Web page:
A series of market-related crises over the past two decades – financial, environmental, health, education, poverty – have reinvigorated the debate about markets and social justice. Since then, counter-hegemonic movements all over the globe are attempting to redefine markets and the meaning of economic enterprise in people’s daily lives. Assessments of market outcomes tend toward the polemical, with capitalists and socialists, globalisation advocates and anti-globalisation movements, those on the political right and those on the left, all facing off to argue the benefits or harms brought about by markets. Yet not enough attention has been paid to analysing the conditions under which markets result in just outcomes. Professor Neiman will talk about how culture, politics, and ideology help shape market incentives in an attempt to reclaim the language of economic rationality and the policymaking legitimacy that accompanies it.
Through a variety of case studies – labor relations in the U.S. meatpacking industry, the globalisation process in Juárez, Mexico, financial reform in Cuba, and an interfaith Ugandan coffee cooperative – she will provide a framework for understanding the conditions under which markets promote just or unjust outcomes (e.g., discrimination, income inequality, environmental degradation, or racial justice, human rights, and equitable growth). Her talk will touch on subject matter as varied as food, religion, banking, and race and gender equality, from a multi-disciplinary perspective. It will offer an analysis of markets based on community rather than pure individualism that has the potential to change the way we think about economic rationality.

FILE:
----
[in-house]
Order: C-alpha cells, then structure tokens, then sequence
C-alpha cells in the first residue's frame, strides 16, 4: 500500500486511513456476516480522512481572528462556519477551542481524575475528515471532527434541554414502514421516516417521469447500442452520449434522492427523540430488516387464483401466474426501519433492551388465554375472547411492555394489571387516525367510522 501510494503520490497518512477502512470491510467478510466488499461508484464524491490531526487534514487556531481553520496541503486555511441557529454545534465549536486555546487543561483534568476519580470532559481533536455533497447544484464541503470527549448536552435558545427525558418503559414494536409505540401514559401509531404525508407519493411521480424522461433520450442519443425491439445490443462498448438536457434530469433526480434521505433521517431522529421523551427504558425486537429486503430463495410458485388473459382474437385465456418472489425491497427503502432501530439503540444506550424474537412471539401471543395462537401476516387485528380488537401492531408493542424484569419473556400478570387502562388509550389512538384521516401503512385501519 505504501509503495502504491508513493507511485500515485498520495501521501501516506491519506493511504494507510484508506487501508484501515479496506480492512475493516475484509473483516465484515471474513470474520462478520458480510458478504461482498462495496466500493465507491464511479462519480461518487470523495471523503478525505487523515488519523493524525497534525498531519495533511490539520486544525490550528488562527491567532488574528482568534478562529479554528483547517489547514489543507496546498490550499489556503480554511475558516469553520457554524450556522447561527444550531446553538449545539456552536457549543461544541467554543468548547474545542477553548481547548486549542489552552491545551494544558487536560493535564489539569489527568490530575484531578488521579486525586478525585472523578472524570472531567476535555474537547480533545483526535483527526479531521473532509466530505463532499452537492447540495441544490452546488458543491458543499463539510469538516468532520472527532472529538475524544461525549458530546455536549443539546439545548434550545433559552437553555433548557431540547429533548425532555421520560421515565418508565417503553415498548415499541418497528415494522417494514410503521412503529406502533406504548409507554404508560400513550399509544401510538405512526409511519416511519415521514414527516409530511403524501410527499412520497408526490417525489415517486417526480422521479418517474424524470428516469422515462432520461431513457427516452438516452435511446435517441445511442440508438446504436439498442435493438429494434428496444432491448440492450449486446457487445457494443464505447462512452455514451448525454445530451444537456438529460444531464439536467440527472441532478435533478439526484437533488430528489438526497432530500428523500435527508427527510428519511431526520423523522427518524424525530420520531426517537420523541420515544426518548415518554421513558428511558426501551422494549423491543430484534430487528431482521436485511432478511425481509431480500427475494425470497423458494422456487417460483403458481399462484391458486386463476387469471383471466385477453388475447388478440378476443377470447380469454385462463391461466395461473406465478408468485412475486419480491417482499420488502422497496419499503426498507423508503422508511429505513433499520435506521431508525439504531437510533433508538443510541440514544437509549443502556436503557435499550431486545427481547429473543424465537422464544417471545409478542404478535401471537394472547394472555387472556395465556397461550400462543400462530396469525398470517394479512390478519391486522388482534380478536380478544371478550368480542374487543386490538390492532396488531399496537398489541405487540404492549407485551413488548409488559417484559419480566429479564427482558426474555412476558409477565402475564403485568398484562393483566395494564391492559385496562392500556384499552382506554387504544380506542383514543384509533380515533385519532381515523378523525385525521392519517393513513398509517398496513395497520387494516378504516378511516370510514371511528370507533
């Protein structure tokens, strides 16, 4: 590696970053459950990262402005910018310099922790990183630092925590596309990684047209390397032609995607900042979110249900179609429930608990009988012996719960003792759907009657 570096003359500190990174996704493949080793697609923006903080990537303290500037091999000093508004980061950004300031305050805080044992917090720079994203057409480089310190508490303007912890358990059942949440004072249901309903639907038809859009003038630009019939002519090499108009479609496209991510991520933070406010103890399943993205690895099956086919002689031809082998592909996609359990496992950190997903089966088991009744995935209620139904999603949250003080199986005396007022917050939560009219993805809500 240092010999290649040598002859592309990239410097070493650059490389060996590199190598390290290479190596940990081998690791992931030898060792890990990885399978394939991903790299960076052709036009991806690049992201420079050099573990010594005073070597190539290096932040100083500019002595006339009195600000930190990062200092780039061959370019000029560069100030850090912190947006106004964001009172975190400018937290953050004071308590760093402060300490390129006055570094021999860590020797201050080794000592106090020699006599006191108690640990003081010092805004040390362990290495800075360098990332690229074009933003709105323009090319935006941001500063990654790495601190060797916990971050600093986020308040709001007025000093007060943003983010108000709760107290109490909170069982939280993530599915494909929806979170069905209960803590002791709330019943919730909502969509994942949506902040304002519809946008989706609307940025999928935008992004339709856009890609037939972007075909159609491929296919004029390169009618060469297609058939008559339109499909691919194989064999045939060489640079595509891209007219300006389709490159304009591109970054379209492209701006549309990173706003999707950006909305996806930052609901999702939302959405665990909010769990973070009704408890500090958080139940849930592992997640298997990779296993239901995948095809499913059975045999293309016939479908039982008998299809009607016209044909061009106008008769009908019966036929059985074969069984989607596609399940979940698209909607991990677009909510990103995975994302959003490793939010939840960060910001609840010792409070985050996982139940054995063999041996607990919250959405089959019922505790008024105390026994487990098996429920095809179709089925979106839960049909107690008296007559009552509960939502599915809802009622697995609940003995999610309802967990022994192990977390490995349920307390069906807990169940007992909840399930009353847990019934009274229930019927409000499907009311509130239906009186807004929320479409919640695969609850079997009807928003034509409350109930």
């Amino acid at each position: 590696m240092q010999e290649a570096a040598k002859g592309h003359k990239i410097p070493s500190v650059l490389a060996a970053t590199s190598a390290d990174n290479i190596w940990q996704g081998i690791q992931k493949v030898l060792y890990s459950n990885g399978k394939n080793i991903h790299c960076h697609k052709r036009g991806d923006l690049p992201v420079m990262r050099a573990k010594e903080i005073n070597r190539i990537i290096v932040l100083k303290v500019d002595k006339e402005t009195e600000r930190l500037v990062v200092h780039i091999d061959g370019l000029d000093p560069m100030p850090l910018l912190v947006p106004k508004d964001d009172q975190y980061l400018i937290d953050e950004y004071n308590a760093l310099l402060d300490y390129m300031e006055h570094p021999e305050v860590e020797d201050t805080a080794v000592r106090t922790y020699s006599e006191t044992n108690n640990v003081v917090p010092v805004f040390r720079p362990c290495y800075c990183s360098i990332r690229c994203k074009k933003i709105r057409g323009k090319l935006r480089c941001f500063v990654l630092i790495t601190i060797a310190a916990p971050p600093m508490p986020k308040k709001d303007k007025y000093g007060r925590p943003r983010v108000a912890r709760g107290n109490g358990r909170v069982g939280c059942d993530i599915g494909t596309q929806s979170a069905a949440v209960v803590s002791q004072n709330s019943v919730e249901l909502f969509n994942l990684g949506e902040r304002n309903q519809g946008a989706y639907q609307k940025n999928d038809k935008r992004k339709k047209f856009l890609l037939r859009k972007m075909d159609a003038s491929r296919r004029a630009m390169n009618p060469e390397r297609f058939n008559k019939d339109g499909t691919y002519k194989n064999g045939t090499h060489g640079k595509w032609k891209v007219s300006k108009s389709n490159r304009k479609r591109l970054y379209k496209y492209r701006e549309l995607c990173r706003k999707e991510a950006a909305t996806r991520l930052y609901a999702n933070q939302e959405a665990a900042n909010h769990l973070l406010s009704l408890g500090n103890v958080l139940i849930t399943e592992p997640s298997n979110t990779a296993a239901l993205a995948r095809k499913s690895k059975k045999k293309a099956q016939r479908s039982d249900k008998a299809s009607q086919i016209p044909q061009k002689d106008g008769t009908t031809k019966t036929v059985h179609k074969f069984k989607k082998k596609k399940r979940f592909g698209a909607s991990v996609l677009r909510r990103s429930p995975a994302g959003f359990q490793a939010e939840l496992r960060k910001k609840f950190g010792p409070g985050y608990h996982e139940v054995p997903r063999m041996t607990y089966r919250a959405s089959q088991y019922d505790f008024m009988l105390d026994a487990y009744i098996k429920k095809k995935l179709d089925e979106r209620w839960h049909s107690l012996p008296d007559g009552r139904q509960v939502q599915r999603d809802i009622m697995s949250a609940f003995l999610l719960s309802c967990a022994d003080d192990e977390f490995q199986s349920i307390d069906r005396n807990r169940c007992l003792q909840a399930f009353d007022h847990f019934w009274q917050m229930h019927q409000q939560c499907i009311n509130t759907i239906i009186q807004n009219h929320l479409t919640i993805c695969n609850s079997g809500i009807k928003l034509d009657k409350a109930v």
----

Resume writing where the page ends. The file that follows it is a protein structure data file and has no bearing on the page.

Professor Neiman will be discussing her recently published book, Markets, Community and Just Infrastructures.
Nancy Neiman is a visiting Fulbright-Nehru Research Fellow studying the challenges facing pastoralists and especially pastoralist women in Gujarat during migration. She earned an MA in Economics and a PhD in Political Science from Yale University. She has taught at Scripps College since 1993, where she has held positions in the Politics and Economics Departments and the Mary Wig Johnson Chair in Teaching. Professor Neiman’s previous work includes States, Banks, and Markets: Mexico’s Path to Financial Liberalization in Comparative Perspective (Westview, 2001). Her research covers a wide variety of topics, including neoliberalism, dollarisation, financial crises in Latin America, fair trade coffee in Africa, alternative education in the U.S., and politics of the global food movement. Her recently published book Markets, Community and Just Infrastructures, represents a culmination of years of diverse and interdisciplinary teaching, research, and community engagement.
Date: January 13, 2023
Time: 4:00 PM – 5:30 PM
Venue: 208, School of Arts and Sciences